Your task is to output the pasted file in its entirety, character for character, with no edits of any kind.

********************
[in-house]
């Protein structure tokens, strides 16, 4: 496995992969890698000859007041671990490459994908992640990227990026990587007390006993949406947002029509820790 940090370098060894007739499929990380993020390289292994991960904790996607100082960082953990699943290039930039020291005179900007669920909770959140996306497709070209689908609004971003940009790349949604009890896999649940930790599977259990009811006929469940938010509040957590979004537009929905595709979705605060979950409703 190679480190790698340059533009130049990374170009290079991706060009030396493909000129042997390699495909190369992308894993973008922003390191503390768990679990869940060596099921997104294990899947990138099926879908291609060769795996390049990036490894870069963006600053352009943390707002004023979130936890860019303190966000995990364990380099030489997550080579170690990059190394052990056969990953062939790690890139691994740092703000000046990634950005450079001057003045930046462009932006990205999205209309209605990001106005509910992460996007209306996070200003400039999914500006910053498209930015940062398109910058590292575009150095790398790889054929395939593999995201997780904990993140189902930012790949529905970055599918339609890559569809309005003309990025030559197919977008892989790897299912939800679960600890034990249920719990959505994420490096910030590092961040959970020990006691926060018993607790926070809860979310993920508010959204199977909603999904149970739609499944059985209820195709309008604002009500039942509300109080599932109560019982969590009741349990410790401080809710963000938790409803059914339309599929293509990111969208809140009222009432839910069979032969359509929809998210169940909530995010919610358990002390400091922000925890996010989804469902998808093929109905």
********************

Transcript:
[in-house]
């Protein structure tokens, strides 16, 4: 496995992969890698000859007041671990490459994908992640990227990026990587007390006993949406947002029509820790 940090370098060894007739499929990380993020390289292994991960904790996607100082960082953990699943290039930039020291005179900007669920909770959140996306497709070209689908609004971003940009790349949604009890896999649940930790599977259990009811006929469940938010509040957590979004537009929905595709979705605060979950409703 190679480190790698340059533009130049990374170009290079991706060009030396493909000129042997390699495909190369992308894993973008922003390191503390768990679990869940060596099921997104294990899947990138099926879908291609060769795996390049990036490894870069963006600053352009943390707002004023979130936890860019303190966000995990364990380099030489997550080579170690990059190394052990056969990953062939790690890139691994740092703000000046990634950005450079001057003045930046462009932006990205999205209309209605990001106005509910992460996007209306996070200003400039999914500006910053498209930015940062398109910058590292575009150095790398790889054929395939593999995201997780904990993140189902930012790949529905970055599918339609890559569809309005003309990025030559197919977008892989790897299912939800679960600890034990249920719990959505994420490096910030590092961040959970020990006691926060018993607790926070809860979310993920508010959204199977909603999904149970739609499944059985209820195709309008604002009500039942509300109080599932109560019982969590009741349990410790401080809710963000938790409803059914339309599929293509990111969208809140009222009432839910069979032969359509929809998210169940909530995010919610358990002390400091922000925890996010989804469902998808093929109905």